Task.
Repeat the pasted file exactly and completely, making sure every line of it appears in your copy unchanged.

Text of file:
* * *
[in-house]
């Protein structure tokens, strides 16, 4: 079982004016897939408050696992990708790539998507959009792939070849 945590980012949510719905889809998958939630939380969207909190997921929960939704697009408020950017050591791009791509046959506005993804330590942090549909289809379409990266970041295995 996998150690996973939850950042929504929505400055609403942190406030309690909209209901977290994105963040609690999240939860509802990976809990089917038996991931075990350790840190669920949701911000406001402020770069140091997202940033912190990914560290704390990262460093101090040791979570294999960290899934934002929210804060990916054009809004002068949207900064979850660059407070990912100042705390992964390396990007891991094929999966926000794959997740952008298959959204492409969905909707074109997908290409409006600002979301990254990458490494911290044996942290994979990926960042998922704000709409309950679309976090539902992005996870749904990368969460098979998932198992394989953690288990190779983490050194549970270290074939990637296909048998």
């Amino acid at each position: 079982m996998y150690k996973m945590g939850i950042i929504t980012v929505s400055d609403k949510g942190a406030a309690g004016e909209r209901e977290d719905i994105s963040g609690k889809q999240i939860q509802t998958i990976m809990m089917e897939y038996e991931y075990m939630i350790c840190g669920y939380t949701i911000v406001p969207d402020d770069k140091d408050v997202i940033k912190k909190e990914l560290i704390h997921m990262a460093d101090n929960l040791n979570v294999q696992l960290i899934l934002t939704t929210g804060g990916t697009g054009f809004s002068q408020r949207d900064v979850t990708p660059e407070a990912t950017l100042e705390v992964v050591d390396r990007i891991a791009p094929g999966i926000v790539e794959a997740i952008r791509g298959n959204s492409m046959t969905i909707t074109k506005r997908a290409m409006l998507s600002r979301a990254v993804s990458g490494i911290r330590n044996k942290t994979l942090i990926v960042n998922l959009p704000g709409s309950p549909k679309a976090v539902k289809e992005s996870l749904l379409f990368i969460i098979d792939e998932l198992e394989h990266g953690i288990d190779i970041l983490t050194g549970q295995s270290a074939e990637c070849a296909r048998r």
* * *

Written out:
[in-house]
């Protein structure tokens, strides 16, 4: 079982004016897939408050696992990708790539998507959009792939070849 945590980012949510719905889809998958939630939380969207909190997921929960939704697009408020950017050591791009791509046959506005993804330590942090549909289809379409990266970041295995 996998150690996973939850950042929504929505400055609403942190406030309690909209209901977290994105963040609690999240939860509802990976809990089917038996991931075990350790840190669920949701911000406001402020770069140091997202940033912190990914560290704390990262460093101090040791979570294999960290899934934002929210804060990916054009809004002068949207900064979850660059407070990912100042705390992964390396990007891991094929999966926000794959997740952008298959959204492409969905909707074109997908290409409006600002979301990254990458490494911290044996942290994979990926960042998922704000709409309950679309976090539902992005996870749904990368969460098979998932198992394989953690288990190779983490050194549970270290074939990637296909048998």
């Amino acid at each position: 079982m996998y150690k996973m945590g939850i950042i929504t980012v929505s400055d609403k949510g942190a406030a309690g004016e909209r209901e977290d719905i994105s963040g609690k889809q999240i939860q509802t998958i990976m809990m089917e897939y038996e991931y075990m939630i350790c840190g669920y939380t949701i911000v406001p969207d402020d770069k140091d408050v997202i940033k912190k909190e990914l560290i704390h997921m990262a460093d101090n929960l040791n979570v294999q696992l960290i899934l934002t939704t929210g804060g990916t697009g054009f809004s002068q408020r949207d900064v979850t990708p660059e407070a990912t950017l100042e705390v992964v050591d390396r990007i891991a791009p094929g999966i926000v790539e794959a997740i952008r791509g298959n959204s492409m046959t969905i909707t074109k506005r997908a290409m409006l998507s600002r979301a990254v993804s990458g490494i911290r330590n044996k942290t994979l942090i990926v960042n998922l959009p704000g709409s309950p549909k679309a976090v539902k289809e992005s996870l749904l379409f990368i969460i098979d792939e998932l198992e394989h990266g953690i288990d190779i970041l983490t050194g549970q295995s270290a074939e990637c070849a296909r048998r």